7. Code Name Verity by Elizabeth Wein

Code Name Verity is about a lot of things, but I think the most integral part of the book is the friendship between two young girls helping in the WWII effort. One of them has been captured by Nazis in France, and the book is partially told through her confessions to them. She tells them of how she met her best friend, Maddie, working her way through the story of their friendship to explain how she ended up where she is. “It’s like falling in love, discovering your best friend,” the narrator writes. It’s probably one of the most striking stories of friendship I’ve read in a while.

When Valentine’s Day rolls around every year, a lot of people say “I love you” to their spouses, their fiances/fiancees, and their girlfriends or boyfriends. But sometimes (or a lot of the time), saying it to your friends, or your family, isn’t nearly as easy. I think it’s become something that just isn’t done a lot of the time, for fear of awkwardness, or just because something’s holding people back. Esther Day is meant to counteract that–to encourage people to say “I love you” to the people who matter in their lives. Esther Earl lived her life with a lot of love and caring for those close to her, and I think Esther Day is a very fitting way to celebrate her, not to mention love itself.

So, happy Esther day! Thanks so much for reading and supporting this blog, and I hope you all have a lovely Sunday. 🙂 Don’t forget to be awesome!

TSWGO BannerBookish Quote of the Day: “Saying you love someone is a good thing.” –Esther Earl

P.S. If you’re curious, both banners were made with the website Pic Monkey, which is a pretty cool tool for editing photos, making designs, etc. I don’t think I managed to get the exact shade of Esther Green, but oh well.

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What Do You Say, Dear?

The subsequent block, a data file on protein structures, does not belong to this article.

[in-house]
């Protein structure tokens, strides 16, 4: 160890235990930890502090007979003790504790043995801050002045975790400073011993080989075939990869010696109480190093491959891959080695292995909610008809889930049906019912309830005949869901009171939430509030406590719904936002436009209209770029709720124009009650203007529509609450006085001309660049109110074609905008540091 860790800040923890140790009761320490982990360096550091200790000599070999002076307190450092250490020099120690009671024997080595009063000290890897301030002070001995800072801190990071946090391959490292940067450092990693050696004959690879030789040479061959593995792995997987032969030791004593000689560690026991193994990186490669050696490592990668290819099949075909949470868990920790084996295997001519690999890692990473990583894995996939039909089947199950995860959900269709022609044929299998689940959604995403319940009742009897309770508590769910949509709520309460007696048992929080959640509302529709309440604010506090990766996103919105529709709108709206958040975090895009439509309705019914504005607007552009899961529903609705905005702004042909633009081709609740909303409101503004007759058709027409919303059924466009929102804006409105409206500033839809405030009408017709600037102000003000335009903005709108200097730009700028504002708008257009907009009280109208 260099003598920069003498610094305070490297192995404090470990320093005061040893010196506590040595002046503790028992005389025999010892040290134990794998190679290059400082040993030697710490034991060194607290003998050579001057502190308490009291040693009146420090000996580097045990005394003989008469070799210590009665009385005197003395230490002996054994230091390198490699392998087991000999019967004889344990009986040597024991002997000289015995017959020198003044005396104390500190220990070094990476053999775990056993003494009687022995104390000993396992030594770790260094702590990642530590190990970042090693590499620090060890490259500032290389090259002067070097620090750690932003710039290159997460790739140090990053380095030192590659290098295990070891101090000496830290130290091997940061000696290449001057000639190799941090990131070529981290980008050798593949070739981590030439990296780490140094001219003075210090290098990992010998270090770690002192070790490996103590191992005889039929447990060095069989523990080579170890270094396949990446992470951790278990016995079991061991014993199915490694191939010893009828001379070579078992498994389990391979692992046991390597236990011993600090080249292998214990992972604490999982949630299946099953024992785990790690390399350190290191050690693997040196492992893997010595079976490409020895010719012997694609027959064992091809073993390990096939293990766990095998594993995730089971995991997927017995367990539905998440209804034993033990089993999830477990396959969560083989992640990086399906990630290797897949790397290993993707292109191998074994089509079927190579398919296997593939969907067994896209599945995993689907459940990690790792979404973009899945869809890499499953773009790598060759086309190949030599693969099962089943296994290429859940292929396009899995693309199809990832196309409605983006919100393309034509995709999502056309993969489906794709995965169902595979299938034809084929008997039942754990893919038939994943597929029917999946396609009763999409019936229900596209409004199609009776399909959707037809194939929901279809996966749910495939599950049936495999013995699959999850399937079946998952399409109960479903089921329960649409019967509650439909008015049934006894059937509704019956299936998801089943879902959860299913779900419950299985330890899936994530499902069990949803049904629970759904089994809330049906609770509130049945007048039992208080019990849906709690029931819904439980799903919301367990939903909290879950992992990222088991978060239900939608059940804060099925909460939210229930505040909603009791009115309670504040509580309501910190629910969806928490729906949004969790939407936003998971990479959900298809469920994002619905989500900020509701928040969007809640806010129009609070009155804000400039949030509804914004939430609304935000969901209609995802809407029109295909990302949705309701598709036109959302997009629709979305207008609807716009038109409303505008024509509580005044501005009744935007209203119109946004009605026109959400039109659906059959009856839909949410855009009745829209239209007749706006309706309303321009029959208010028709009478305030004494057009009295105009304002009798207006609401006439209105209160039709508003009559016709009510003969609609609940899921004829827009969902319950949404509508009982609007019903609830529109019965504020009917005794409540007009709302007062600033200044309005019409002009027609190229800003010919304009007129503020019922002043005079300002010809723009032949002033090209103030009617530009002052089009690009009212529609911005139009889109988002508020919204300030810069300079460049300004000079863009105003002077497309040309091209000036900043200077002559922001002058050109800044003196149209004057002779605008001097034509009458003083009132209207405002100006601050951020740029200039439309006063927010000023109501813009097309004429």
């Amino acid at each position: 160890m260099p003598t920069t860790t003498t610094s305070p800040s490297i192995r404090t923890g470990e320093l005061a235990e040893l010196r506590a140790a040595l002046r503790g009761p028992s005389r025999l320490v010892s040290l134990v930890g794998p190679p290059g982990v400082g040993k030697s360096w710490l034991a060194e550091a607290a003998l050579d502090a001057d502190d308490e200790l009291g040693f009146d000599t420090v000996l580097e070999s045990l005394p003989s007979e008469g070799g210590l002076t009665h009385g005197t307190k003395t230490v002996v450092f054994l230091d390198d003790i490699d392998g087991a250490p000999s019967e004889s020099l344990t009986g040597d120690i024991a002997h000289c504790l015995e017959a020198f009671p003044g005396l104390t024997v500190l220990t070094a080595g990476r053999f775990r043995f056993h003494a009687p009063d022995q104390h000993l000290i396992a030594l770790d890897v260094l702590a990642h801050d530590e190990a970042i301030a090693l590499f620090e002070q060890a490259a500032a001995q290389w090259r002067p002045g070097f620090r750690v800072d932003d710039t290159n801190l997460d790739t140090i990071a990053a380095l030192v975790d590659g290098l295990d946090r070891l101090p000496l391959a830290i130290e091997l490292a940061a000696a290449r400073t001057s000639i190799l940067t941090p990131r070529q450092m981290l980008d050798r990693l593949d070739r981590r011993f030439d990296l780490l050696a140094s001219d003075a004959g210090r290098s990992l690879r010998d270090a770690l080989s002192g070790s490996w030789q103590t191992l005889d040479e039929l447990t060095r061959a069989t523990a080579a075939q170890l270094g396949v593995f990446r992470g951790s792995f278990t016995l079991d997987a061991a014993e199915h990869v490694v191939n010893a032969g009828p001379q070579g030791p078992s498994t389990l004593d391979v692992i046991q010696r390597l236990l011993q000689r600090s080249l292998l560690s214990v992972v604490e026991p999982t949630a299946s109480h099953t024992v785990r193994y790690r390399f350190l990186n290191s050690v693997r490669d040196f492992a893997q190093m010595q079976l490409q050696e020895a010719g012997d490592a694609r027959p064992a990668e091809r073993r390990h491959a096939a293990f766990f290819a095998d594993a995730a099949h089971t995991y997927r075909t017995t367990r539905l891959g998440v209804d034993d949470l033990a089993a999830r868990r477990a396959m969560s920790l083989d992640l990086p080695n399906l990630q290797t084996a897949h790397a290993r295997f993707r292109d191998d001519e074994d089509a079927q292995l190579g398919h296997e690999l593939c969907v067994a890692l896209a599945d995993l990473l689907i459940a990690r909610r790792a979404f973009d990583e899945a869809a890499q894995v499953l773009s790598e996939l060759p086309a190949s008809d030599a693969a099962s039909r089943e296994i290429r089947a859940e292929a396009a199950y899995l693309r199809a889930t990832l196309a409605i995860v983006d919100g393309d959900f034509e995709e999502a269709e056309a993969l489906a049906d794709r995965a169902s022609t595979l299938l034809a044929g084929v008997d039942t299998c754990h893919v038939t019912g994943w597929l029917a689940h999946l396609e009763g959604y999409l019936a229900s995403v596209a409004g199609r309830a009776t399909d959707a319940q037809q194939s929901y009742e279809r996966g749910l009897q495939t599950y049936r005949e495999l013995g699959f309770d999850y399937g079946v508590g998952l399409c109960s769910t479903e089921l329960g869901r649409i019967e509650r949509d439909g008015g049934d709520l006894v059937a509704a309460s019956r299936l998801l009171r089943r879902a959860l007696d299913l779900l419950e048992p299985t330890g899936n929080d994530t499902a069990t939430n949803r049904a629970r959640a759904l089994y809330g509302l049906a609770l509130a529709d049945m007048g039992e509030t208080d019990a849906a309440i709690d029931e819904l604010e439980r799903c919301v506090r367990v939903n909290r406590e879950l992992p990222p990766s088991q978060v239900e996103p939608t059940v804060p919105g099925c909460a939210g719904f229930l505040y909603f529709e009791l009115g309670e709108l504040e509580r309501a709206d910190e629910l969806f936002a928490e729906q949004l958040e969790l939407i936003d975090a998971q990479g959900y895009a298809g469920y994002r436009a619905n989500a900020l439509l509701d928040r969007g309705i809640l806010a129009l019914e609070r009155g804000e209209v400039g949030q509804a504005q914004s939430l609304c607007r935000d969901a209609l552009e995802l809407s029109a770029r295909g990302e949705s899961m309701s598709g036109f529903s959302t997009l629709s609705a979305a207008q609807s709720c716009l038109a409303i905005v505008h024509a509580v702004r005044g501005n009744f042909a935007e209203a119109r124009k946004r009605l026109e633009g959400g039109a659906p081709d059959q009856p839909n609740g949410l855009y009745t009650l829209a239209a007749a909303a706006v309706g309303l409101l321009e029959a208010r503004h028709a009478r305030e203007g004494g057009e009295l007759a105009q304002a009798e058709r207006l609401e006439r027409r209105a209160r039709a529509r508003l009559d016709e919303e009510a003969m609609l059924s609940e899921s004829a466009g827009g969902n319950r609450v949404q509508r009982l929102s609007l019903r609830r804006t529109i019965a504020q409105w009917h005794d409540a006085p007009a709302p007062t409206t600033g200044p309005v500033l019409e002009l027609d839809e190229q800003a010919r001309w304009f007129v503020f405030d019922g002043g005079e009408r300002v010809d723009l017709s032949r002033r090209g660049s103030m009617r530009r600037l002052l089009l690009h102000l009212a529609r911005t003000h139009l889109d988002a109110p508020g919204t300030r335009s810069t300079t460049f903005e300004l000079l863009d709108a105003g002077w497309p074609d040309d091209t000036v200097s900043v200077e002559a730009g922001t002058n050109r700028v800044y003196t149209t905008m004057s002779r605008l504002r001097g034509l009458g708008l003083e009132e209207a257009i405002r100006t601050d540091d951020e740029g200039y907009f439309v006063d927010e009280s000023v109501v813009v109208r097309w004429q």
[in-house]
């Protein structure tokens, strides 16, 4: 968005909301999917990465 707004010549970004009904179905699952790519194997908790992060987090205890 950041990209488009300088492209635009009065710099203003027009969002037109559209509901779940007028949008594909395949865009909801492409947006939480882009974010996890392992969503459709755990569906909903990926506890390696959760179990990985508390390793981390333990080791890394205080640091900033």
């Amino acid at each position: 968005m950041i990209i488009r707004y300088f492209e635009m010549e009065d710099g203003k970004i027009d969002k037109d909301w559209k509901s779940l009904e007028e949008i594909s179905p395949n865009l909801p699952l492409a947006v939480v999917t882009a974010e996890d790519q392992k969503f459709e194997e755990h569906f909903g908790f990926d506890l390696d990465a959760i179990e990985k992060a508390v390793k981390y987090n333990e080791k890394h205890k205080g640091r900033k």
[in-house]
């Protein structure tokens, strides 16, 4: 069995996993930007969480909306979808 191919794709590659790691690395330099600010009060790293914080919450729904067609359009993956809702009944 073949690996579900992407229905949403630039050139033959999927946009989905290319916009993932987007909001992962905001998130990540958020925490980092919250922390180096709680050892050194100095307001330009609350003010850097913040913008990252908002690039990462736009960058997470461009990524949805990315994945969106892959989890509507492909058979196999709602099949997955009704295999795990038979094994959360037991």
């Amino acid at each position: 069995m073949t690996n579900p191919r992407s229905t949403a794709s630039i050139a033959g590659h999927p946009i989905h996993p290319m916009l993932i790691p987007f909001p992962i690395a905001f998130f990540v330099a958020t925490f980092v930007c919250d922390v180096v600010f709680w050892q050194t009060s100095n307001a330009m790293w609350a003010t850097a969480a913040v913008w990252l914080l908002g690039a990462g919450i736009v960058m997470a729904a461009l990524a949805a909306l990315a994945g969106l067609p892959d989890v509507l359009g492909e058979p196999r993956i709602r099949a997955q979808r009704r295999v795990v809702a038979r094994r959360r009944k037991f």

My friends and I read this I-don’t-know-how-many times in the media center at school.  And not just when we were little. “What Do You Say, Dear?” (penned by Sesyle Joslin, and illustrated by Maurice Sendak) is a great book that I will still like when I am 97.5 years old, and older. It’s hilarious, and at the same time it is teaching you something–manners! Well, I guess we all better learn them at some point, huh? Say you have just gotten married, and are looking forward to a nice long life with your true love. But first…you are starving. What do you say, dear? “Could you please pass the cake?” of course! This and more are just inside this little book, which is written with humor and imagination. Perhaps some parents would have a problem with the little bit about a cowboy, in which someone comes up to you with a gun and asks you if you would like them to shoot you in the head. (Obviously, you say “no, thank you”) But I don’t. Have a problem with it, I mean. Little kids run into violence in cartoons, movies, etc. This book is a winner. It’s a very fun way to teach kids manners! And I wouldn’t be surprised if a parent read it to themselves once or twice, just for the heck of it.

P.S. I don’t know if any of you have heard about this yet, but April 23, 2012 is World Book Night. This is an event in which people across the U.S.A. will each give away 20 books in their communities: In a mall, a park, or any number of other places! The idea is to encourage reading and, hopefully, make some new readers. (So you should probably not give books away in libraries or bookstores, or give them to people who are already holding them.) You can read more about this and sign up on the great website, and I hope you participate! I sure hope to.

B is for Betsy

B is for Betsy, by Carolyn Haywood, is a fun, carefree read that you can read to your child chapter-by-chapter at bedtime, or they can read it themselves. Betsy has spent the entire summer jumping out of bed and having fun. But now the summer is over, and school must begin. That means first grade. From what Betsy has heard from Old Ned, who works at her grandfather’s farm, school is going to be an absolute disaster! However, Betsy gets a surprise: School isn’t that bad after all, not when you have Miss Grey for a teacher and have friends like Ellen and Billy. The year turns out to be full of adventure, and perhaps a little mischief. B is for Betsy is a playful book that I enjoyed as a little girl, and I think other kids would as well. It’s a good way to get them interested in reading. So, next time you’re at the library, maybe you’ll take a look? Also, if you find you like it, there is Betsy and Billy, Back to School with Betsy, and Betsy and the Boys.

A Birthday For Frances